Accelerating the resolution of joint inflammation and the regeneration of damaged tissues
Inflammatory arthritis is characterized by uncontrolled joint inflammation resulting in damaged of bones and cartilage. Current therapies are aimed at controlling the inflammatory component, however they do not promote the repair and regeneration of damaged tissues. We have recently identified two novel families of endogenous mediators produced by leukocytes during self-limited inflammation and coined thirteen series resolvins (RvTn-3 DPA) and maresin conjugates in tissue regeneration (MCTR). These mediators activate the host response to clear damaged cells, counter regulate the production of pro-inflammatory mediators and they protect organs during ongoing inflammation. Therefore, we are interested in identifying the mechanisms that RvTn-3 DPA and MCTR activate to promote the resolution of joint inflammation and join regeneration.
Mechanisms in promoting the clearance of bacterial infections
When inflammation is self-contained it leads to efficient disposal of the invading pathogen and the reestablishment of tissue and organ function. Recent evidence demonstrates that termination (or resolution) of acute inflammation is an active process that is orchestrated by a novel genus of essential fatty acid derived mediators, termed specialized pro-resolving mediators. Disruption in these pro-resolving pathways leads to delayed termination of infectious inflammation, failed resolution and is associated with poor prognosis in humans. We recently uncovered a novel family of pro-resolving mediators, produced during acute self-limited infections that promote bacterial clearance by phagocytes and tissue repair and regeneration. The formation of these mediators in human leukocytes is initiated by 17-lipoxygenation of docosahexaenoic acid and thus they were coined protectin conjugates in tissue regeneration (PCTR). PCTR1 is also central in regulating tissue resolution tone and host responses to infections promoting the uptake and killing of bacteria by phagocytes as well as regulating cellular trafficking. Tissue PCTR1 biosynthesis is regulated by the vagus nerve via the neurotransmitter acetylcholine that upregulates the PCTR1 pathway in leukocytes. Of note, disruption of this pathway impairs the host innate immune response and bacterial clearance.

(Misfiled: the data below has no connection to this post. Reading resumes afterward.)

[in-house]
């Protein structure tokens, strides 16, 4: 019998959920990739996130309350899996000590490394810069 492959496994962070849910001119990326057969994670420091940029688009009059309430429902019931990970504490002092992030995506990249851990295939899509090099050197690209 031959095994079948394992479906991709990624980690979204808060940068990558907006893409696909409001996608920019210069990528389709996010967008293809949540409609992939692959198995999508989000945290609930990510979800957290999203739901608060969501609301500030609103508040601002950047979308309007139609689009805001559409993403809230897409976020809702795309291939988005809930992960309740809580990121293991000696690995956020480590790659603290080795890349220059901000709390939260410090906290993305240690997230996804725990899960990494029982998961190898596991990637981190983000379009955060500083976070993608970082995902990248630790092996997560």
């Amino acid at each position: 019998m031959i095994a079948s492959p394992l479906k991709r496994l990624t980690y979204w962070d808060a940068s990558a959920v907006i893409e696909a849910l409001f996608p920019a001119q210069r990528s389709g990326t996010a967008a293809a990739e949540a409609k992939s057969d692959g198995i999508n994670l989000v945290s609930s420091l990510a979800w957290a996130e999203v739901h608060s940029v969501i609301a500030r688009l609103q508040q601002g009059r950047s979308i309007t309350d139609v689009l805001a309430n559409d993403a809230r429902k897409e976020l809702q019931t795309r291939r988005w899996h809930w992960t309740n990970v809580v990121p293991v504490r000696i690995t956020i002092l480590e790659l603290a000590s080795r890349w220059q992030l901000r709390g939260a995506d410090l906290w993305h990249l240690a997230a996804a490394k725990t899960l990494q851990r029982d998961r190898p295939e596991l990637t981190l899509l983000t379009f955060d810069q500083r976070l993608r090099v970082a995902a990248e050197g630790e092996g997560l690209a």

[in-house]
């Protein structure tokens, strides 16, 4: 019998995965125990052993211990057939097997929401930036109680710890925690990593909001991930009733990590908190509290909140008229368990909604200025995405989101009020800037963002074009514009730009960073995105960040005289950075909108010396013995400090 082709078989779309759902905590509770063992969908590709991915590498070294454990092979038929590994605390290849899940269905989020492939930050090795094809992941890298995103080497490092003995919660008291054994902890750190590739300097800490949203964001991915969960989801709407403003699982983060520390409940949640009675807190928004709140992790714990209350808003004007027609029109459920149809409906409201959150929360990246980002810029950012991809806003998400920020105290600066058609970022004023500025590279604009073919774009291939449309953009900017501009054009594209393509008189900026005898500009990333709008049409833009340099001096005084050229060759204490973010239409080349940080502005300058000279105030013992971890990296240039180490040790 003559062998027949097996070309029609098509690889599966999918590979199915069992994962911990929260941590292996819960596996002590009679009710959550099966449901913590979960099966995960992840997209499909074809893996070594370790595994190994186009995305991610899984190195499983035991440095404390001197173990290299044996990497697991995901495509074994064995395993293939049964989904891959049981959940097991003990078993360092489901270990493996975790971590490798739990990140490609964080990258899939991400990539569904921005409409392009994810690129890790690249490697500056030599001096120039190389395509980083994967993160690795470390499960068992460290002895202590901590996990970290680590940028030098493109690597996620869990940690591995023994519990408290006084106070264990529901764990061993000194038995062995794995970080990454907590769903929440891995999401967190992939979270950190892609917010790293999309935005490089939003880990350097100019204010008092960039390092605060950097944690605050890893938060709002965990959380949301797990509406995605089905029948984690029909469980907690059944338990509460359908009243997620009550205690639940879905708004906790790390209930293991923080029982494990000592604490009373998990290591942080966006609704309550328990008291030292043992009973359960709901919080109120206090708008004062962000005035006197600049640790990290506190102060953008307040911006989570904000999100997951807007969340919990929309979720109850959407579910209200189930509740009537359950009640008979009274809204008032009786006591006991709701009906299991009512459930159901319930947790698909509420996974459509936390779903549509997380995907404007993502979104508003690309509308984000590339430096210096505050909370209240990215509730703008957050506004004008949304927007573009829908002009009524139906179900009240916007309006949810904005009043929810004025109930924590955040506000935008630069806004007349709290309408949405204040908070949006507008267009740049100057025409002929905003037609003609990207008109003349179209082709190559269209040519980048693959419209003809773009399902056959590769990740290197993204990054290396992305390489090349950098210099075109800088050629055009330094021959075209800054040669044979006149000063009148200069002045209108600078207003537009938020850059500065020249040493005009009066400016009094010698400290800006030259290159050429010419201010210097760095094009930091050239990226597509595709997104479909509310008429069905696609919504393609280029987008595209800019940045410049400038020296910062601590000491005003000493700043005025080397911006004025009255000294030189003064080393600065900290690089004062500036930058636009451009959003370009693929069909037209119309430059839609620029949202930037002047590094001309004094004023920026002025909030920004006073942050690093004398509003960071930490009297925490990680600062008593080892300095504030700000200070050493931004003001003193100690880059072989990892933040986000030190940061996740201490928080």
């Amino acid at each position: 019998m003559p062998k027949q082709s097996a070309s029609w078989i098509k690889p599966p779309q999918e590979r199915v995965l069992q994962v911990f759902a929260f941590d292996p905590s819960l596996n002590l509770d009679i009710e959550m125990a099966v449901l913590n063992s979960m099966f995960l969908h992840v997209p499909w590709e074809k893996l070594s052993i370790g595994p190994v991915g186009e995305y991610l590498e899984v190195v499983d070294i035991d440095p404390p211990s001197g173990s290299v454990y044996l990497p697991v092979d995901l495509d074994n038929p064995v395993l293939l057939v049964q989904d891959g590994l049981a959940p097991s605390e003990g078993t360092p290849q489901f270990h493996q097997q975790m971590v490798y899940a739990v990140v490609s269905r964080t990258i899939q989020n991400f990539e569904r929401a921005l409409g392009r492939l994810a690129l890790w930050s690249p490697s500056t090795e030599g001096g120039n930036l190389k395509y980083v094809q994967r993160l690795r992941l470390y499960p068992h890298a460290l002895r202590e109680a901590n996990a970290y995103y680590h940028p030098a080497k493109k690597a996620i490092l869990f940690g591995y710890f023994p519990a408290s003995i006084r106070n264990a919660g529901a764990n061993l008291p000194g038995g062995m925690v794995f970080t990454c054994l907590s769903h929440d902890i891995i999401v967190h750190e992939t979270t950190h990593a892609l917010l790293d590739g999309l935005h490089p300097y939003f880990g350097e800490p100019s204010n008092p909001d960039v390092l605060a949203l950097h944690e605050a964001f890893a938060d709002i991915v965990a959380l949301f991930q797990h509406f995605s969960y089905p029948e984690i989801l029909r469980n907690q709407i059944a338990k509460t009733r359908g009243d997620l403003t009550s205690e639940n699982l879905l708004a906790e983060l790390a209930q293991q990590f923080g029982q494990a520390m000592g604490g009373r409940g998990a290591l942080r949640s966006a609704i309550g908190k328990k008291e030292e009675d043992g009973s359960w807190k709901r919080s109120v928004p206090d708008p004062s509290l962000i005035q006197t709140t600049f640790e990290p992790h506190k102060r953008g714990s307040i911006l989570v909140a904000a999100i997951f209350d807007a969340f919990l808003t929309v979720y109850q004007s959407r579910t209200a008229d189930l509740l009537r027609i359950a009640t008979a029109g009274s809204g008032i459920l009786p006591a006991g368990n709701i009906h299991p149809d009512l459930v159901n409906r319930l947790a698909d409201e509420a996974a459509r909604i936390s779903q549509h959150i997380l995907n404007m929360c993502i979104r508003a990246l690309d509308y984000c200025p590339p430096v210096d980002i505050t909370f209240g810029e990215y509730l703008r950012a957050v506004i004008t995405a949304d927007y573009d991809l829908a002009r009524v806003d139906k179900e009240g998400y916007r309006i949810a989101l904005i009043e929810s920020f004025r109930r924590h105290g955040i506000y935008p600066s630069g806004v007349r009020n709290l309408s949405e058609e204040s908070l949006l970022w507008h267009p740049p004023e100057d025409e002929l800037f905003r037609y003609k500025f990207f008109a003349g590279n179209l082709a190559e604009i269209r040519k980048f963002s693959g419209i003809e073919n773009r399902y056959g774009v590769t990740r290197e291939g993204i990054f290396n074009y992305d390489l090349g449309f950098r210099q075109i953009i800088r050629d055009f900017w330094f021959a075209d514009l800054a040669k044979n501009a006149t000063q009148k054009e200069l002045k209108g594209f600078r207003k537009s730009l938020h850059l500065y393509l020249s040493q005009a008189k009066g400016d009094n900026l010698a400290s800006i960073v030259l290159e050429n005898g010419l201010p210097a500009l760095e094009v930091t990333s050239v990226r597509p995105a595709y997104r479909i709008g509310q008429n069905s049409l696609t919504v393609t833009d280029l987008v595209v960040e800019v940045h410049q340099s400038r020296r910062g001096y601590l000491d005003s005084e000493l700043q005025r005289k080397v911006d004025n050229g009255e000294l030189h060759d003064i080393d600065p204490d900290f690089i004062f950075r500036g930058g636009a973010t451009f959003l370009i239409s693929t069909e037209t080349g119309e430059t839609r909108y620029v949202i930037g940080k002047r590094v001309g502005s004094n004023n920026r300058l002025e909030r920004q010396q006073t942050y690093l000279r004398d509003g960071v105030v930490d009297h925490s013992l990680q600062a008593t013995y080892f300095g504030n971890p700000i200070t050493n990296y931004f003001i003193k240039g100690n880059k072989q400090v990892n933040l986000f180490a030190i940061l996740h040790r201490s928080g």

Using lipid mediator Profiling in dissecting disease mechanisms and patient stratification
Disease processes vary from patient-to-patient this highlighting the need for development of tools to facilitate patient identification and stratification in clinical medicine. Most of the biomarkers employed in clinical medicine today are molecules that are involved in the propagation of inflammation. This stems from the notion that inflammatory diseases, which form by-and-large the majority of diseases afflicting modern society, occur due to over production of inflammation-initiating molecules. Recent evidence demonstrates that inflammation is not always detrimental and that the body produces molecules, identified by our group and others and termed specialized pro-resolving mediators [SPM], which actively promote its termination. Failure by the body to produce these molecules is now thought to contribute to disease. Therefore we are using lipid mediator profiles to obtain an understanding of mechanisms that may lead to disease by as well as patient’s disease status. Together these may then be useful for identifying more effective therapeutic strategies and monitor treatment effectiveness.